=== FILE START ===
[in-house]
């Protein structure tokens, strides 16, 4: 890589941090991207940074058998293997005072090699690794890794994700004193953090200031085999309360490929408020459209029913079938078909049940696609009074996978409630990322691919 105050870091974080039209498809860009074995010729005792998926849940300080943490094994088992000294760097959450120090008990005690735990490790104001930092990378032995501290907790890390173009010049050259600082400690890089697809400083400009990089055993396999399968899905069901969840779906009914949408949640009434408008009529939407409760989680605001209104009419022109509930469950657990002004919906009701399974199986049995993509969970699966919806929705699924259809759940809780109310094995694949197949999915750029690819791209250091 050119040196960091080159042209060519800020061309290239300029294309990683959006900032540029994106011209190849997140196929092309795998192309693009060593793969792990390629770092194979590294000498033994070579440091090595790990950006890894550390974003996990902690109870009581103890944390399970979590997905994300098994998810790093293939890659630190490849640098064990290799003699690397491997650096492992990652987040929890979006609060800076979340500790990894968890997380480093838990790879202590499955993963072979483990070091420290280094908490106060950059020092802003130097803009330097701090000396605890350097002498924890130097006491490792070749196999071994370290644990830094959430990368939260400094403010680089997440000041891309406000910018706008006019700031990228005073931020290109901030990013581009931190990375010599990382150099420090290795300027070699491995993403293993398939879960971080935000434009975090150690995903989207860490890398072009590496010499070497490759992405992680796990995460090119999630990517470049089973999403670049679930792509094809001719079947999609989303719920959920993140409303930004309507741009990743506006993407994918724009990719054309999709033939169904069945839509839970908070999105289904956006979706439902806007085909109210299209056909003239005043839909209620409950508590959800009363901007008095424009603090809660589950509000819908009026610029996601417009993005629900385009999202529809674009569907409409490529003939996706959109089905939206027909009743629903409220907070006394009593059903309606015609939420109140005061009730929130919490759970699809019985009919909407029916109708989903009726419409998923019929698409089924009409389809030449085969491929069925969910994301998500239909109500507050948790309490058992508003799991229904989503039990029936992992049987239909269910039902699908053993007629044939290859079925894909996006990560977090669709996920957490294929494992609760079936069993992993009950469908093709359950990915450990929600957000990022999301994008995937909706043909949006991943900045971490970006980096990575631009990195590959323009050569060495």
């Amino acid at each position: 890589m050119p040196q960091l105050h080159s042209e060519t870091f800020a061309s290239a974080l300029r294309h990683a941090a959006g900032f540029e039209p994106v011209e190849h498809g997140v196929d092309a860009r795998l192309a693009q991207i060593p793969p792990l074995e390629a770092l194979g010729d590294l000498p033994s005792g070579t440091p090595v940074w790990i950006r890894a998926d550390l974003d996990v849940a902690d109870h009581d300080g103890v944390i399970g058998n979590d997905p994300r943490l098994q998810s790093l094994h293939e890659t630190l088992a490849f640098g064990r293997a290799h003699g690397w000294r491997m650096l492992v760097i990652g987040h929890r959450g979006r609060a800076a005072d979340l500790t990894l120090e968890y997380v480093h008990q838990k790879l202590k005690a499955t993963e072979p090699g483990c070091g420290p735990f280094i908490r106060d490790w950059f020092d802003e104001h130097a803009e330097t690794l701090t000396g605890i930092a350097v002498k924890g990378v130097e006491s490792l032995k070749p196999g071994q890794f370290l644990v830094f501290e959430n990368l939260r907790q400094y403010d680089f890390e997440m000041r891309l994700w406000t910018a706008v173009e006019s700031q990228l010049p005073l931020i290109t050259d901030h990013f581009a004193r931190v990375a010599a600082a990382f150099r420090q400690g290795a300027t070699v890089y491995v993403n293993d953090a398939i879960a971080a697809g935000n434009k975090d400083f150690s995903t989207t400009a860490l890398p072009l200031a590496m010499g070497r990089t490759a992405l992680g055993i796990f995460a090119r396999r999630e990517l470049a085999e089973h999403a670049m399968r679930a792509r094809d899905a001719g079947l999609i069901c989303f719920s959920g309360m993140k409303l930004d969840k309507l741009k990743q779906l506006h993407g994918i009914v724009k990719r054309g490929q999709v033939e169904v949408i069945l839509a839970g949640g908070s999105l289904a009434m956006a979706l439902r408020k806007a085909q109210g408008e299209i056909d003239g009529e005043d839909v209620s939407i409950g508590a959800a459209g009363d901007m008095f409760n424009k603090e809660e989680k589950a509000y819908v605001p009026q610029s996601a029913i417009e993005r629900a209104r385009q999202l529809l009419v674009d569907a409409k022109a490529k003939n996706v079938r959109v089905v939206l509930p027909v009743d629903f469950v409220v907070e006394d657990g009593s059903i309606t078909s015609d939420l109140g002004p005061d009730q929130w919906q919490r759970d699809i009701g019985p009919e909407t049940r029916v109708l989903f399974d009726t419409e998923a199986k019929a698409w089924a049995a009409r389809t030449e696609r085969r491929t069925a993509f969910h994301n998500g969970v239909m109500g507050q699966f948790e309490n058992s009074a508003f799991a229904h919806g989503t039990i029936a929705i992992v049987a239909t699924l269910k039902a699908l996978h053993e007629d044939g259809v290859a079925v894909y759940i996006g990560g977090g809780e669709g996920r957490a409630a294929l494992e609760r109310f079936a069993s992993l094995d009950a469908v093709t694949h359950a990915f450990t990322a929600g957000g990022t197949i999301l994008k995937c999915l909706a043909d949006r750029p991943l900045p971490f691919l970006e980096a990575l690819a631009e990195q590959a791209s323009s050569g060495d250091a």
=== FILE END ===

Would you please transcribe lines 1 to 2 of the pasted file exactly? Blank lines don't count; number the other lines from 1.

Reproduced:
[in-house]
């Protein structure tokens, strides 16, 4: 890589941090991207940074058998293997005072090699690794890794994700004193953090200031085999309360490929408020459209029913079938078909049940696609009074996978409630990322691919 105050870091974080039209498809860009074995010729005792998926849940300080943490094994088992000294760097959450120090008990005690735990490790104001930092990378032995501290907790890390173009010049050259600082400690890089697809400083400009990089055993396999399968899905069901969840779906009914949408949640009434408008009529939407409760989680605001209104009419022109509930469950657990002004919906009701399974199986049995993509969970699966919806929705699924259809759940809780109310094995694949197949999915750029690819791209250091 050119040196960091080159042209060519800020061309290239300029294309990683959006900032540029994106011209190849997140196929092309795998192309693009060593793969792990390629770092194979590294000498033994070579440091090595790990950006890894550390974003996990902690109870009581103890944390399970979590997905994300098994998810790093293939890659630190490849640098064990290799003699690397491997650096492992990652987040929890979006609060800076979340500790990894968890997380480093838990790879202590499955993963072979483990070091420290280094908490106060950059020092802003130097803009330097701090000396605890350097002498924890130097006491490792070749196999071994370290644990830094959430990368939260400094403010680089997440000041891309406000910018706008006019700031990228005073931020290109901030990013581009931190990375010599990382150099420090290795300027070699491995993403293993398939879960971080935000434009975090150690995903989207860490890398072009590496010499070497490759992405992680796990995460090119999630990517470049089973999403670049679930792509094809001719079947999609989303719920959920993140409303930004309507741009990743506006993407994918724009990719054309999709033939169904069945839509839970908070999105289904956006979706439902806007085909109210299209056909003239005043839909209620409950508590959800009363901007008095424009603090809660589950509000819908009026610029996601417009993005629900385009999202529809674009569907409409490529003939996706959109089905939206027909009743629903409220907070006394009593059903309606015609939420109140005061009730929130919490759970699809019985009919909407029916109708989903009726419409998923019929698409089924009409389809030449085969491929069925969910994301998500239909109500507050948790309490058992508003799991229904989503039990029936992992049987239909269910039902699908053993007629044939290859079925894909996006990560977090669709996920957490294929494992609760079936069993992993009950469908093709359950990915450990929600957000990022999301994008995937909706043909949006991943900045971490970006980096990575631009990195590959323009050569060495």